Schweich, 408 S.W.3d at 774, n. 5. Accordingly, Schulte's appeal challenges not the jurisdiction of the trial court, but rather, the trial court's conclusion that the parties to the lawsuit had standing to bring the claim and that the trial court had authority to hear the case. Thus, the ultimate issue before us is whether there are sufficient facts to support the trial court's determination

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that the plaintiffs in the original lawsuit had standing. Because standing is a legal issue, our review of the trial court's standing determination is de novo. Id. at 773. However, we defer to the factual findings of the trial court and apply those facts to the law.

Schulte's two points on appeal are interrelated and are resolved by the same analysis. The core issue raised by each of Schulte's points is the contention that the Association never authorized the filing of the lawsuit against Schulte and thus was not a party to the lawsuit. For this reason, Schulte claims that the real plaintiffs in the lawsuit were the parties who filed the lawsuit, Efthim and counsel. Schulte reasons that in their individual capacities, neither Efthim nor counsel had legal standing to sue Schulte for unpaid Association assessments. Schulte bases his argument on two factual claims: first, that there was no quorum of members present at the Board meeting in which the lawsuit against Schulte was authorized, and second, that Efthim had no other authority to act on behalf of the Association at the time Efthim filed the lawsuit against Schulte. We will address each claim in turn. If our review of the record reveals that there was a quorum present at the Board Meeting and that Efthim had authority to file suit against Schulte on behalf of the Association, then the Association was the real plaintiff in the case and both of Schulte's points on appeal must fail.

I. The Quorum Issue

Article I, Section 5 of the By-laws states that " [a] quorum of Unit Owners for any meeting shall be constituted by Unit Owners of 4 units represented in person or by proxy." Schulte posits that the required quorum was not present at the Board Meeting because, although four Unit Owners were present, only three of the four were eligible to vote at the time of the Board Meeting. Schulte correctly notes that one of the Unit Owners present at the Board Meeting had outstanding unpaid assessments, and Article IV, Section 8 of the By-laws provides that any Unit Owner with unpaid assessments " shall relinquish all voting rights in the Association until the time all delinquent assessments (plus interest allowed by law) are paid." Schulte thus equates a Unit Owner's loss of voting rights at a Board meeting with ineligibility for purposes of determining the presence of a quorum. Schulte reasons that nonvoting Unit Owners may not be counted in determining the presence of a quorum. While Schulte presents a logical line of reasoning, his position is nevertheless unavailing because it is inconsistent with the plain language of the Association's Declaration and By-laws.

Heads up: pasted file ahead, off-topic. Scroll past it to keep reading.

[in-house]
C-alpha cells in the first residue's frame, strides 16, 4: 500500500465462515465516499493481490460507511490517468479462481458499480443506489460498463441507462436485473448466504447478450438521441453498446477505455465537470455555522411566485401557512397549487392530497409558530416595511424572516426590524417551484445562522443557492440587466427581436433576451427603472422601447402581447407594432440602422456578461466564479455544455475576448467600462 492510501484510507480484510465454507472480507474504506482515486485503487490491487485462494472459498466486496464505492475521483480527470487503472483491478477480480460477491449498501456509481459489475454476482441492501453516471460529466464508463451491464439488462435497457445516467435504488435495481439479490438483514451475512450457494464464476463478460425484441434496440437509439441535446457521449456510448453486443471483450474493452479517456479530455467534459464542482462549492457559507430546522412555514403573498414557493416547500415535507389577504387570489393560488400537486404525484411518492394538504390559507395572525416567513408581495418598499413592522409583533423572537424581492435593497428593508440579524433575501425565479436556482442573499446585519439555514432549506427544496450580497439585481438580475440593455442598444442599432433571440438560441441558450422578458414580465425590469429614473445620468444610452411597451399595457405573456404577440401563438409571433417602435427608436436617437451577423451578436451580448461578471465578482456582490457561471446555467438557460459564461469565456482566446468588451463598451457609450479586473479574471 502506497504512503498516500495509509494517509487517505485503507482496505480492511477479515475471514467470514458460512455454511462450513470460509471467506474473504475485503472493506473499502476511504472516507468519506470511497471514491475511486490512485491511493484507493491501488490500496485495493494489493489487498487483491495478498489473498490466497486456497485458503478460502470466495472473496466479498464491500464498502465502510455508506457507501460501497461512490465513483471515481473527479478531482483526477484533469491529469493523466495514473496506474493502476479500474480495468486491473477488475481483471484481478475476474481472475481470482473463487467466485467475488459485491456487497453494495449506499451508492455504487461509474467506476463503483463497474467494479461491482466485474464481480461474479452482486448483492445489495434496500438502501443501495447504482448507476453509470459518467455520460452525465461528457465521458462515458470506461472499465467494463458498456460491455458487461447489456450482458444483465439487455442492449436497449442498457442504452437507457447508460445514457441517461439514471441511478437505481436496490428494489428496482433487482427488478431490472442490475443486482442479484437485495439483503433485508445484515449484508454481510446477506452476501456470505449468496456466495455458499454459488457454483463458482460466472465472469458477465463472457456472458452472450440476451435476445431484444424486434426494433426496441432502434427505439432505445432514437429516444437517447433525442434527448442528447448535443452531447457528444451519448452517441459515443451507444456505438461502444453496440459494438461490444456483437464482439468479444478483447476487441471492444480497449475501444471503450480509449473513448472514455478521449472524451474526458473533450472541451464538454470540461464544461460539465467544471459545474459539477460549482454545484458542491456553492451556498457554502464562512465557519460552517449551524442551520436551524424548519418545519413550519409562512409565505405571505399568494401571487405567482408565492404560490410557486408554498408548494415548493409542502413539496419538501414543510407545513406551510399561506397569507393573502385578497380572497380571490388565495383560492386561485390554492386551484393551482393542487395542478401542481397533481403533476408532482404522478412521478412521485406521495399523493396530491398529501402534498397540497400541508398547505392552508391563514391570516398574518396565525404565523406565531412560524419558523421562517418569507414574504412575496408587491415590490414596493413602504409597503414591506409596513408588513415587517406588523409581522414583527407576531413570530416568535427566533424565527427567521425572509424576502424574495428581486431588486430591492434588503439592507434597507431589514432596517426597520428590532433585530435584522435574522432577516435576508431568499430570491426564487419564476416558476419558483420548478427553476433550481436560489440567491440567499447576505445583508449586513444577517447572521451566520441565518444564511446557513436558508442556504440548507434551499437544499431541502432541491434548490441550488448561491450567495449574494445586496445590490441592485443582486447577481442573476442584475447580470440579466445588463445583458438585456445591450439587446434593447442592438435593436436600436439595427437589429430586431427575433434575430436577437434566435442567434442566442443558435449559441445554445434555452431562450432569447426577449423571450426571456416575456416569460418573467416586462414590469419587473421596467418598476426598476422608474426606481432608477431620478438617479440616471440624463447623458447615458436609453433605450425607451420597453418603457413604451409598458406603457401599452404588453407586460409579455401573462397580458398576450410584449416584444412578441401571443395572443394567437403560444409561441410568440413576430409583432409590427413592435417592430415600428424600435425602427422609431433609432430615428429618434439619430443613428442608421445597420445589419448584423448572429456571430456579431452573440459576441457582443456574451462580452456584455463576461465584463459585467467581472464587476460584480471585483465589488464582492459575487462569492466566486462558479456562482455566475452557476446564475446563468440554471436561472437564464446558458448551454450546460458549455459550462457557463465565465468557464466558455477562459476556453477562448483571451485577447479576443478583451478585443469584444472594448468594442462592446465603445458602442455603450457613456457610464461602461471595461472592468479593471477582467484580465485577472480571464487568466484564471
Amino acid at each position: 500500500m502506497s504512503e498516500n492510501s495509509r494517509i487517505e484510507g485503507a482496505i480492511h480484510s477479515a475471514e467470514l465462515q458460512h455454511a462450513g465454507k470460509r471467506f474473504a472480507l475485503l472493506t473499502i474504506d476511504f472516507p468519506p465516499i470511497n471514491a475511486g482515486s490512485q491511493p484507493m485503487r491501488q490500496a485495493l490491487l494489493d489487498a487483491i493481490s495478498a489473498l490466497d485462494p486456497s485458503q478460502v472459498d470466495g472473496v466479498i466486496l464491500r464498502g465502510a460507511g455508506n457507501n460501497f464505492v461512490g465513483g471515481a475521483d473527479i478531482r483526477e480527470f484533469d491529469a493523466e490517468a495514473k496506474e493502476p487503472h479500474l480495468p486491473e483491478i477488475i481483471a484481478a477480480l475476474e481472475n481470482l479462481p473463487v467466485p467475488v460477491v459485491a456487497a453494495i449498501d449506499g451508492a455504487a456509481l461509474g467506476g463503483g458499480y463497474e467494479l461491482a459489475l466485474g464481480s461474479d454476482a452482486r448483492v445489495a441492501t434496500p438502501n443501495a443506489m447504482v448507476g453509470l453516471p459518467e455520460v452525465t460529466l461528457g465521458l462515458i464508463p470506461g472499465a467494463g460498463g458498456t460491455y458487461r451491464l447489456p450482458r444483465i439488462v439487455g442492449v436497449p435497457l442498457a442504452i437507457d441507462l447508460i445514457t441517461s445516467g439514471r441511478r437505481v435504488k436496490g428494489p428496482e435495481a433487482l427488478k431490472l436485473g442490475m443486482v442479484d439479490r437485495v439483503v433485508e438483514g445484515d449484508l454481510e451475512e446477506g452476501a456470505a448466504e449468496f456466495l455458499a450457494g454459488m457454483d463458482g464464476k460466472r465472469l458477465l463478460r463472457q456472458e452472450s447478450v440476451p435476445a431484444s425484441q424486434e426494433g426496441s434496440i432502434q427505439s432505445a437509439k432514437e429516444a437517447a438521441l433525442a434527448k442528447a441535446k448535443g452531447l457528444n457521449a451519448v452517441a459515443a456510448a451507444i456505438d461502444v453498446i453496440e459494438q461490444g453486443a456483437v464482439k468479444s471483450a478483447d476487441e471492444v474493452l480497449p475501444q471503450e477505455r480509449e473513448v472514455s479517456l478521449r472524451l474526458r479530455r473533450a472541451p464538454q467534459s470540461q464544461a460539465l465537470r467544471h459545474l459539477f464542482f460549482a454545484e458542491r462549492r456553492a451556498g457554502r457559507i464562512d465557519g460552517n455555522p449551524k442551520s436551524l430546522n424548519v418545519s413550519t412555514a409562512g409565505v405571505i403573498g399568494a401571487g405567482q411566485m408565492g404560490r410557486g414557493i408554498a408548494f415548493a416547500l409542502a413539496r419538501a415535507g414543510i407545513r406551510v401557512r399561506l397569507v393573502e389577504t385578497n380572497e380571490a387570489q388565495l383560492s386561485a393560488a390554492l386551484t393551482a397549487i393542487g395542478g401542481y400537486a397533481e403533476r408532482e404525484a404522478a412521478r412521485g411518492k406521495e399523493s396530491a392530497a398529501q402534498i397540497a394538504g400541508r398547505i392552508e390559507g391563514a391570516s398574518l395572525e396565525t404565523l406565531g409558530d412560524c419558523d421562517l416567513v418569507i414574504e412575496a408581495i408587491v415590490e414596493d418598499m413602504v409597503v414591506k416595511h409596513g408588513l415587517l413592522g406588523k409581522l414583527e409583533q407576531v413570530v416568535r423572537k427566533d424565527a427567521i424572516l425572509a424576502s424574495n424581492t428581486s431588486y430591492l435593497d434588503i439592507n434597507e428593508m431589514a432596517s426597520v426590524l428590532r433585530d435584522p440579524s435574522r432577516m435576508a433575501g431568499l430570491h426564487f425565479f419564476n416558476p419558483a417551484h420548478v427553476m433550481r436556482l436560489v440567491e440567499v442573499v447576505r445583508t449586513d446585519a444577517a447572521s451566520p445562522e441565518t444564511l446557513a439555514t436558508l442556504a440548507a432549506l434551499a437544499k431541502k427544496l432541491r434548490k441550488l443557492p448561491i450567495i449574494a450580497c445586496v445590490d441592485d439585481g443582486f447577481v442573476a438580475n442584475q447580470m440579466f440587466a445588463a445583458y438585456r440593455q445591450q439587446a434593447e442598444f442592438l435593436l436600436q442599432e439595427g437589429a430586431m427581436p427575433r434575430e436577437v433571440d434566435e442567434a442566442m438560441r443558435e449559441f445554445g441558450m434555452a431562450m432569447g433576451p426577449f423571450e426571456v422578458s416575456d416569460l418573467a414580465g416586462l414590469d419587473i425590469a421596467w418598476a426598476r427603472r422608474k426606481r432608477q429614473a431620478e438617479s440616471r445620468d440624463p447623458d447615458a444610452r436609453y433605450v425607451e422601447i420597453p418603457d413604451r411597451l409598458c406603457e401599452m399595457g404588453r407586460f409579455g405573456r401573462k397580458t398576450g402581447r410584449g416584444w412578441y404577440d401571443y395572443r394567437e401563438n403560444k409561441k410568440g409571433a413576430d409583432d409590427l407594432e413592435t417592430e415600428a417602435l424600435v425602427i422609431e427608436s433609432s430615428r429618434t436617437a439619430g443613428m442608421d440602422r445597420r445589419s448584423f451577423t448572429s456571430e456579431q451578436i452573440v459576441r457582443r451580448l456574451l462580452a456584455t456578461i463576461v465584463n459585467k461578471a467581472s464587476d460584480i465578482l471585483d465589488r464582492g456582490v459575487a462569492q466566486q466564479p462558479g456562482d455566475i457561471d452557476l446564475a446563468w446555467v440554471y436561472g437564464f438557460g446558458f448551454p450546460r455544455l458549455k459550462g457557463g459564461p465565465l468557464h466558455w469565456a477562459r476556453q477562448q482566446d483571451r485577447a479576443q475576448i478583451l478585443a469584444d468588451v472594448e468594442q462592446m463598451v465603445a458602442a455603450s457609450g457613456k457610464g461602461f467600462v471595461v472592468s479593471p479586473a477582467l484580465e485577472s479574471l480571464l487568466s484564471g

We agree with Schulte that the By-laws rescind a Unit Owner's voting rights due to delinquent assessments. However, the loss of voting rights does not change a Unit Owner's status as a Unit Owner or member of the Association. Neither the Declaration nor the By-laws states that a Unit Owner loses the right to remain a member of the Association or his status as a Unit Owner due to delinquent assessments. The Declaration's definition of " Unit Owner" contains no reference to voting rights. A Unit Owner is simply defined as " the person or persons whose estates or interests, individually or collectively, aggregate a fee simple ownership of a Unit." Thus, an individual becomes a Unit Owner by virtue of owning one of the six condominium units within the Association. Each Unit Owner is also a member of the Association, with membership in the Association similarly conditioned solely upon continued unit ownership, with no reference to voting rights. Article XI of the Declaration states that " [e]ach Unit Owner shall be a member of the Association

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as long as he or she shall continue to be a Unit Owner." Further, Article I, Section 2 of the By-laws, which specifies the circumstances in which a Unit Owner's membership in the Association " shall terminate," is notably silent as to voting rights and unpaid assessments. Instead, Section 2 provides that the " membership of each Unit Owner shall terminate when he or she ceases to be a Unit Owner, and upon the sale, transfer or other disposition of his or her ownership interest in the property, his or her membership in the Association shall automatically be transferred to the new Unit Owner." (emphasis added).

The sections of both the Declaration and By-laws addressing the issue of unpaid assessments are consistent with the above-referenced scheme. Both Article X of the Declaration and Article IV, Section 8 of the By-laws specify that any Unit Owner who fails to pay assessments " shall relinquish all voting rights in the Association until the time all delinquent assessments (plus interest allowed by law) are paid." However, neither section states that an individual risks losing his status as a Unit Owner due to unpaid assessments; instead, the only penalty for delinquent assessments is the loss of voting rights and the possibility of a lien on the Unit Owner's property.